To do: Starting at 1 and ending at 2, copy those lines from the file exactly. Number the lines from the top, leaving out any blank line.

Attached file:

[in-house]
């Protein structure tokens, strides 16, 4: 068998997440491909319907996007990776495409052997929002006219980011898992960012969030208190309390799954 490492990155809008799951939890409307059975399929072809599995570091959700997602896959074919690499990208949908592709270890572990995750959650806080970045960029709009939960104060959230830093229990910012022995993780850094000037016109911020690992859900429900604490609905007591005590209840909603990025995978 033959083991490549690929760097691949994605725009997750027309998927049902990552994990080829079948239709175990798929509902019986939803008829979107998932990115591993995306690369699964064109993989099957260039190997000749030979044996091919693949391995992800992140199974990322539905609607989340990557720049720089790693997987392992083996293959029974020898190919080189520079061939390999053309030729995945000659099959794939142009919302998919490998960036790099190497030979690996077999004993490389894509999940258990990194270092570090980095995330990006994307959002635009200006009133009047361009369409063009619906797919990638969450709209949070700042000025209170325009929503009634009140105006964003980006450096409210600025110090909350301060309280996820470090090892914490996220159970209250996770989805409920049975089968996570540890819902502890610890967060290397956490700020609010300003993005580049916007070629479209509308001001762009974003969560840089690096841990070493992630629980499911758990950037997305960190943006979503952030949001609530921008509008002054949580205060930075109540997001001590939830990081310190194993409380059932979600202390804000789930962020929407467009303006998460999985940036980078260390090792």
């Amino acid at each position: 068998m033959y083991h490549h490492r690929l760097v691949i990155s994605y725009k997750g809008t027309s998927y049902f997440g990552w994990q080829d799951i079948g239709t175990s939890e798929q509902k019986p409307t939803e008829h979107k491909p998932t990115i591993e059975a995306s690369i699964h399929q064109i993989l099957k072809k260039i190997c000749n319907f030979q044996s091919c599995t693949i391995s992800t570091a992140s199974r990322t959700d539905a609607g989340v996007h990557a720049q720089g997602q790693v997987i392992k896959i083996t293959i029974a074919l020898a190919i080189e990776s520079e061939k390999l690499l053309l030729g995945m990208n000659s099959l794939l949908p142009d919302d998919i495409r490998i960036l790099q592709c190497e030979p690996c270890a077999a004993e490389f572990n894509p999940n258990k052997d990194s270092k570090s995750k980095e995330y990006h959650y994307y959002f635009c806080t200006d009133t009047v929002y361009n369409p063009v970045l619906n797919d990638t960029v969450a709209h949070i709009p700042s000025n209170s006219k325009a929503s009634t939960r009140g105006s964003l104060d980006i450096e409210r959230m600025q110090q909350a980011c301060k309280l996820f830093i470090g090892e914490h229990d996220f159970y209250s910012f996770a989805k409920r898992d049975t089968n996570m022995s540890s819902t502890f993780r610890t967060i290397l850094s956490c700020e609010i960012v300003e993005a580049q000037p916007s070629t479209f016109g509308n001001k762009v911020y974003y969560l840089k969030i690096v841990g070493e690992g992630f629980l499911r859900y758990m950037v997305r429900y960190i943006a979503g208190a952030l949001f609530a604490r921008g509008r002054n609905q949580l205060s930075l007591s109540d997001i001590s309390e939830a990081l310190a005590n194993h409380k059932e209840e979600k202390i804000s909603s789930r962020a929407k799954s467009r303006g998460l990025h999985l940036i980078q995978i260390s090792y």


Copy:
[in-house]
């Protein structure tokens, strides 16, 4: 068998997440491909319907996007990776495409052997929002006219980011898992960012969030208190309390799954 490492990155809008799951939890409307059975399929072809599995570091959700997602896959074919690499990208949908592709270890572990995750959650806080970045960029709009939960104060959230830093229990910012022995993780850094000037016109911020690992859900429900604490609905007591005590209840909603990025995978 033959083991490549690929760097691949994605725009997750027309998927049902990552994990080829079948239709175990798929509902019986939803008829979107998932990115591993995306690369699964064109993989099957260039190997000749030979044996091919693949391995992800992140199974990322539905609607989340990557720049720089790693997987392992083996293959029974020898190919080189520079061939390999053309030729995945000659099959794939142009919302998919490998960036790099190497030979690996077999004993490389894509999940258990990194270092570090980095995330990006994307959002635009200006009133009047361009369409063009619906797919990638969450709209949070700042000025209170325009929503009634009140105006964003980006450096409210600025110090909350301060309280996820470090090892914490996220159970209250996770989805409920049975089968996570540890819902502890610890967060290397956490700020609010300003993005580049916007070629479209509308001001762009974003969560840089690096841990070493992630629980499911758990950037997305960190943006979503952030949001609530921008509008002054949580205060930075109540997001001590939830990081310190194993409380059932979600202390804000789930962020929407467009303006998460999985940036980078260390090792």